Earlier this week Cisco announced its intention to acquire Whiptail, its 6th acquisition for 2013. The addition to the Unified Computing (UCS) line made sense, as it continues to support their vision to be the infrastructure that clouds run on. To achieve this vision, Cisco will need to make some strategic acquisitions to keep them on track. Even at its current $12 billion evaluation, Citrix would be a great buy. The synergies between the two companies have already been proven with joint development and sales efforts in the field. Let me speculate on what could happen with the products if Cisco picked Citrix up.
Cisco announced today their intent to acquire Whippany, NJ based WHIPTAIL, a manufacturer of Solid-State Disk (SSD) storage.
Amongst all the major infrastructure and cloud announcements at VMworld this year, I was looking for some interesting technology that would stand out from a EUC perspective. Released back in May, the ViewSonic SD-A225 and SD-A245 (22 and 24 inch respectively) smart display devices peaked my interest.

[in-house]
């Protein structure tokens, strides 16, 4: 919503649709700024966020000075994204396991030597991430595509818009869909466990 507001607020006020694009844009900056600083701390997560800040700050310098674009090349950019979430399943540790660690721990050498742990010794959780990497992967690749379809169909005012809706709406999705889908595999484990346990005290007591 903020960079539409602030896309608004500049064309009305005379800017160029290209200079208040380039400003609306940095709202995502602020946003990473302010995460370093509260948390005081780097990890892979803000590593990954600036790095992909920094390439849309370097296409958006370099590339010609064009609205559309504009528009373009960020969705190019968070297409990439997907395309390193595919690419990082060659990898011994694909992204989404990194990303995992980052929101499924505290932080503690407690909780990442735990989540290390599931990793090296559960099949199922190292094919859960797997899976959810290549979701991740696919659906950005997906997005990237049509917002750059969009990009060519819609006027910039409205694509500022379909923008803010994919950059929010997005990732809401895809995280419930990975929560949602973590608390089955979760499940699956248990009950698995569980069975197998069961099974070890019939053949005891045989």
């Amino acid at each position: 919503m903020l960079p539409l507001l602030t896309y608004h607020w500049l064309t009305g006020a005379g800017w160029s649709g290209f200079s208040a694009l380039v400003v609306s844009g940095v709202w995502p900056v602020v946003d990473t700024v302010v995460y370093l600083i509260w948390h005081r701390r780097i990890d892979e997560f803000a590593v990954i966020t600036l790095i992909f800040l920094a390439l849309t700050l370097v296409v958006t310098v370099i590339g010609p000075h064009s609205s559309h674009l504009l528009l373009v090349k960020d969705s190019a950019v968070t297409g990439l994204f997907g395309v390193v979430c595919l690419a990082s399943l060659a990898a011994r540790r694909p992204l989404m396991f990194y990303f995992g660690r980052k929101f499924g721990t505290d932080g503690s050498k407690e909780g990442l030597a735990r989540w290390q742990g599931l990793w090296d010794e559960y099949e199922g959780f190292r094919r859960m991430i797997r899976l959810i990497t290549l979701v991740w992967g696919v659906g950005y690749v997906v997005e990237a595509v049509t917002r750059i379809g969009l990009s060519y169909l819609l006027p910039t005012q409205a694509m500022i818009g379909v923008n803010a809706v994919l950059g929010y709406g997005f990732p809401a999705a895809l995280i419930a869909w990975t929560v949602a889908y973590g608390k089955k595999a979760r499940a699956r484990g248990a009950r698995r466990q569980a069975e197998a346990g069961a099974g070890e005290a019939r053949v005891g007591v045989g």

HP announced the newest addition to the top of their thin client device line. The t820 series focuses on delivering the highest level of performing thin clients, targeting users that historically have not been able to use thin clients in the past. In a press release on August 19th, “There is new and growing demand in today’s market for quad-core processing and multimedia graphics on thin clients,” said Jeff Groudan, marketing director, Thin Clients, HP. “With the HP t820, we’ve delivered a more advanced thin client solution to give companies the speed and performance required for their most demanding applications.”
Teradici, the developer of the PCoIP® protocol, has announced the release of two updates to their hardware acceleration products that are geared to optimize protocol bandwidth and improve end user experience.
The recent events surrounding the treacherous activities of Edward Snowden should make most of us think long and hard about the measures we are taking to secure our corporate data. Are we giving our administrators too much access? Do we fail to audit and report on how the data is being accessed and used? Is our data just too mobile? Unfortunately the answer to all three of these is yes.